KPBS AIRDATE: April 14, 2006
Insider talk can sometimes feel exclusionary. If you’re not a member of ‘the club,’ all the in-jokes and jargon can leave you baffled and bewildered. But when insider theater is done well, it makes you feel right at home. And if you’re attentive, you can learn a lot. Right now, on local stages, don’t be afraid to dive right in to a dark drama or a hilarious comic spoof. You’ll be the better, and the wiser, for it.
The drama is the winner of the 1999 Tony Award for Best Play, Warren Leight’s “Side Man,” having its local premiere at San Diego State University . The compelling production is excellently directed by faculty member C.J. Keith. The plot was inspired by the playwright’s life – his father was a jazz musician or side-man, hired to play for various groups in diverse styles. The play simultaneously traces the decline of a marriage and the big band era, as jazz gave way to rock and roll. The narrator, Clifford, moves in and out of the story, even retelling events that happened before he was born, before his mother became an alcoholic and his trumpet-playing father became an irresponsible obsessive, oblivious to everything but his music. Jumping back and forth from 1953-1985, the play chronicles a time, a place (New York City), the musicians’ life and the disastrous effects it can have on an already dysfunctional family. A cast of talented undergraduate actors brings this touching and tender story to vibrant life. Adam Parker is endearing as 29 year-old Clifford, who at 10 is already the full-time caregiver for his wacko mother, humorously and angrily portrayed by Katie Hunt. Brendan Cavalier has just the right tone as the trumpeting, adolescent father, with Brittany Fenison and Lloyd Roberson II particularly potent as his cohorts. This Pulitzer Prize finalist is having far too short a run. Catch it fast, before the music fades.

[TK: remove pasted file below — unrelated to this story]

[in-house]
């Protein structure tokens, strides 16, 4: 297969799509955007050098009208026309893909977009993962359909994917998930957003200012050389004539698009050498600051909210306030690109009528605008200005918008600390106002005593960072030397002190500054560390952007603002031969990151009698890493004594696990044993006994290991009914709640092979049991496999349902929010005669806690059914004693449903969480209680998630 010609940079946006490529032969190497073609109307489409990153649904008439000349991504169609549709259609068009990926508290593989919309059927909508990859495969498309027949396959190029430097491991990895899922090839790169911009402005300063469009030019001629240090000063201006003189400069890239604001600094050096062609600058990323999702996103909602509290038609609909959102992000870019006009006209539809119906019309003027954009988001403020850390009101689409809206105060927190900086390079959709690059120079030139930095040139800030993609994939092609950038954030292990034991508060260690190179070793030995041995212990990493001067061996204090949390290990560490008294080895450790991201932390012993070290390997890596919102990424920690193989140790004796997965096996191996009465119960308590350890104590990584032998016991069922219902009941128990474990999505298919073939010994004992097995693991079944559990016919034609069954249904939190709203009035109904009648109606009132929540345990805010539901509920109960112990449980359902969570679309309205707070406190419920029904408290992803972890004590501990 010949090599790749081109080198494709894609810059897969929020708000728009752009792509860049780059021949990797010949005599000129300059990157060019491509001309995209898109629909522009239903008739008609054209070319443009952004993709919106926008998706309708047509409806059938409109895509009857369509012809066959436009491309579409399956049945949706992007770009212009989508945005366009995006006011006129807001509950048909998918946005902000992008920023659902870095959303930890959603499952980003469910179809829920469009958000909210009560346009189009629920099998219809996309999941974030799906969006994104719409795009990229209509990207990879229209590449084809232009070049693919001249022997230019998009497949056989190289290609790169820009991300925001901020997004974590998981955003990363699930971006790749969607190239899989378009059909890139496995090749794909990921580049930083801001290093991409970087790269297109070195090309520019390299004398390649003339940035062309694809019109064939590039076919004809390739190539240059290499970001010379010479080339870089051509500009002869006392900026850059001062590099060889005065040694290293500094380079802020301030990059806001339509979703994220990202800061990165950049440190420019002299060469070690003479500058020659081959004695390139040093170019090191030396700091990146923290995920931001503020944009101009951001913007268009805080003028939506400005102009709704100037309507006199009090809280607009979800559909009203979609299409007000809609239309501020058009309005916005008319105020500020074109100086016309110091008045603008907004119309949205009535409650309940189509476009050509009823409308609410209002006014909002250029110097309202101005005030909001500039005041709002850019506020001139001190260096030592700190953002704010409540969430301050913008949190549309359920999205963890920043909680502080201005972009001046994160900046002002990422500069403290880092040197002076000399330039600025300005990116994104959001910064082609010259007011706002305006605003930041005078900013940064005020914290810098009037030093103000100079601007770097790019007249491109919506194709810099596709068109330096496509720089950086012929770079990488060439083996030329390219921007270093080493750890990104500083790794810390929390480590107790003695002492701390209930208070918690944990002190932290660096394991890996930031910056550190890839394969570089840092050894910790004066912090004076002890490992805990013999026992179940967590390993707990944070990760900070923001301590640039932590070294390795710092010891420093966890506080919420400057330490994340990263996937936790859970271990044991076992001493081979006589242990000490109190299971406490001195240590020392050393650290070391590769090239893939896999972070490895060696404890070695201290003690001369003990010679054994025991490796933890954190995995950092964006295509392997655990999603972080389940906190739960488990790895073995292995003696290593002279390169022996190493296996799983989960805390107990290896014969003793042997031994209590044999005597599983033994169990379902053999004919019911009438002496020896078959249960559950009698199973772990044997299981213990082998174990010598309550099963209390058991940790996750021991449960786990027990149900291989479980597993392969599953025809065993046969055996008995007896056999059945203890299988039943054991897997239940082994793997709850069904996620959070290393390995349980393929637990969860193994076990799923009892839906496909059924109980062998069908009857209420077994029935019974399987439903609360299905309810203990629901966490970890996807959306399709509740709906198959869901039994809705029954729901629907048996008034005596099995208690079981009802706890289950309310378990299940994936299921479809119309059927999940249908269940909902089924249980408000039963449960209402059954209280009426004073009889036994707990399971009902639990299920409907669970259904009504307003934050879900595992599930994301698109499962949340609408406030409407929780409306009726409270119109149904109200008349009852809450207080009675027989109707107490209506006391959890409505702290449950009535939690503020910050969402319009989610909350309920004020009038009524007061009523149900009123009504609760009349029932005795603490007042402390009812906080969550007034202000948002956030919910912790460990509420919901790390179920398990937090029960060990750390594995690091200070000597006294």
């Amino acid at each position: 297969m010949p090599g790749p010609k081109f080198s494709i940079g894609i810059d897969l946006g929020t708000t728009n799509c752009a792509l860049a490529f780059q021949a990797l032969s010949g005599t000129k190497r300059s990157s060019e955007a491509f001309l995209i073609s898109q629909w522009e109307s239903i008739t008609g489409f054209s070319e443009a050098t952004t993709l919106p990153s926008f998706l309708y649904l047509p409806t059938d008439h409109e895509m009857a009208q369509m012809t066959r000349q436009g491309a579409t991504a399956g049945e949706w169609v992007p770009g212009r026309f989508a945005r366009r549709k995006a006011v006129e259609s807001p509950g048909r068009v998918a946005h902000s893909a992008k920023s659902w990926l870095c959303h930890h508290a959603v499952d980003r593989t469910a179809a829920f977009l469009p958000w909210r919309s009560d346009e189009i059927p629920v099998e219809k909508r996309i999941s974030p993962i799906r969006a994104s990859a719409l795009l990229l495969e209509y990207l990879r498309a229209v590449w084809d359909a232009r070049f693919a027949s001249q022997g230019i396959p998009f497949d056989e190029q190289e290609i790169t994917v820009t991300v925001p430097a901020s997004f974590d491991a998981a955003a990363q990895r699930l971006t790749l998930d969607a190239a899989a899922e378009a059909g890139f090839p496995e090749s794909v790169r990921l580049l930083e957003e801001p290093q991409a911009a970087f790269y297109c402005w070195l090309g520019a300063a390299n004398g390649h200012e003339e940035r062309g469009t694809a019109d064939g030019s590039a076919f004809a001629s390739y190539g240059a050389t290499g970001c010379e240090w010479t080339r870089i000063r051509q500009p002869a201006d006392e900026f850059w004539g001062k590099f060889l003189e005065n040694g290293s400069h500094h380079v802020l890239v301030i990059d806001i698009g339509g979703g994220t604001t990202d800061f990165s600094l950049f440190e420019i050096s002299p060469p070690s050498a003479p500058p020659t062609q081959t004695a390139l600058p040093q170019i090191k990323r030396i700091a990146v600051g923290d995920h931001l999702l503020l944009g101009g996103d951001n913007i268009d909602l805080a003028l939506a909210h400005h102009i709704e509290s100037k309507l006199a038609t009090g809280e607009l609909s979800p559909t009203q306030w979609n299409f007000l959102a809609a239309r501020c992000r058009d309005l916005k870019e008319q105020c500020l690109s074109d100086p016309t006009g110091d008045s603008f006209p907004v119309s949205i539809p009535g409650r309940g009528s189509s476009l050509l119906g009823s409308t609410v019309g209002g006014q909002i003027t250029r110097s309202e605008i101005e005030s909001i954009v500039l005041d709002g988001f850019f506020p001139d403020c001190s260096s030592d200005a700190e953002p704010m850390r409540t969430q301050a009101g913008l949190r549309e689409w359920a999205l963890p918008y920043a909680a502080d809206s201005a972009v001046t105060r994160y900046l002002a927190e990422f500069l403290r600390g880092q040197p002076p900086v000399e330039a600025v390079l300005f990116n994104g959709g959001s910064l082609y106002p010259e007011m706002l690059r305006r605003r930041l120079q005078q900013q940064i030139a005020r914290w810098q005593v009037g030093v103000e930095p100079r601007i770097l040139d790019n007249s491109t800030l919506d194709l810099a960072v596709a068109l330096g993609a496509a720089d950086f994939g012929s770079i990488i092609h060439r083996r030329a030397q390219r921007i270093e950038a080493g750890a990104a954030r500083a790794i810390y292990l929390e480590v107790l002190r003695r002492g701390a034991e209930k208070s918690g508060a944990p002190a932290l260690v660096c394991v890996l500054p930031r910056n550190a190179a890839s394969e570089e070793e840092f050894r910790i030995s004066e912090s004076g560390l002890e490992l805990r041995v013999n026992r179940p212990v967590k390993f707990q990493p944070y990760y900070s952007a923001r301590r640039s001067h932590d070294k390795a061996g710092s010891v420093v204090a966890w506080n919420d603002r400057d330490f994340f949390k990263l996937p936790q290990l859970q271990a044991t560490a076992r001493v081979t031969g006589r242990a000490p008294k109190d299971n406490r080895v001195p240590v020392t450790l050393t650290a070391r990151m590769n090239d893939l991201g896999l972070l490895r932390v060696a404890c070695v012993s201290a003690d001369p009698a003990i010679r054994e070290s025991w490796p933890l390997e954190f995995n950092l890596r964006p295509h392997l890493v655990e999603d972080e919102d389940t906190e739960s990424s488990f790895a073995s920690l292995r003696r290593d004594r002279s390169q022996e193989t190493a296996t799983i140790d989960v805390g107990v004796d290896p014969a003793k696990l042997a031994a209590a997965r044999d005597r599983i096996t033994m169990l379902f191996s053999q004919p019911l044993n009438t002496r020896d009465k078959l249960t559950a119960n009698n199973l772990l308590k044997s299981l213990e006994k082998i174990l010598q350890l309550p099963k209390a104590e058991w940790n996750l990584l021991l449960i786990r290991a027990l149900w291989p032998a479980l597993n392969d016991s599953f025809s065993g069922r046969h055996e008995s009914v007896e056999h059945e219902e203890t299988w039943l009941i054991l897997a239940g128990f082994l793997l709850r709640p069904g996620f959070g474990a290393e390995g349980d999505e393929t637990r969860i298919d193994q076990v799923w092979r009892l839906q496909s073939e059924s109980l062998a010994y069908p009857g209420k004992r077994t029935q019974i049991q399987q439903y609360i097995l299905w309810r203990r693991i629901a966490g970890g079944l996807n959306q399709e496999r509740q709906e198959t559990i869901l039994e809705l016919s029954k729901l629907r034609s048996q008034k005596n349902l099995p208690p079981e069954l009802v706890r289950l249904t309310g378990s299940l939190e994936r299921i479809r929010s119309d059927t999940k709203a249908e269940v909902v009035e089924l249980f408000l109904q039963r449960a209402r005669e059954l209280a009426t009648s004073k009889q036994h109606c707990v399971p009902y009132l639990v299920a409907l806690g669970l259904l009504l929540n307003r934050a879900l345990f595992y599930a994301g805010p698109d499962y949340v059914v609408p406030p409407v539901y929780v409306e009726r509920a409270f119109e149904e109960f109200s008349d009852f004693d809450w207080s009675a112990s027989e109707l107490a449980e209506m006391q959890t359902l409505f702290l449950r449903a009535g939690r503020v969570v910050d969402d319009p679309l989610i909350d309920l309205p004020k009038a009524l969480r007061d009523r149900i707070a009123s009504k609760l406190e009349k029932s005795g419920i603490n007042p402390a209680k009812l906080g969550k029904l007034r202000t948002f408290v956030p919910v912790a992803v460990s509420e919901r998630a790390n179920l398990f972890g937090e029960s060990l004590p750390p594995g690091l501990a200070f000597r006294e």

Now, speaking of music, there’s no way to stifle the hilarity that has rocked The Great White Way for two dozen years of “Forbidden Broadway,” an ever-changing revue that features side-splitting parodies of New York shows and show-people. Writer/creator/director Gerard Alessandrini calls his latest edition “Forbidden Broadway: Special Victims Unit,” since it takes aim at the current crimes being committed against the American theater scene. Get ready to roar at spoofs of recent shows like “Jersey Boys,” “Avenue Q” and “Spamalot,” as well as perennials such as “Beauty and the Beast,” “Les Miz” and “The Lion King.” The script may be the cleverest ever, featuring the mind-blowing, multi-talented Off Broadway cast of four with their dead-on impersonations and a zillion zany costumes . Do NOT miss this limited-run show. Guffaws galore guaranteed.
©2006 Patté Productions Inc.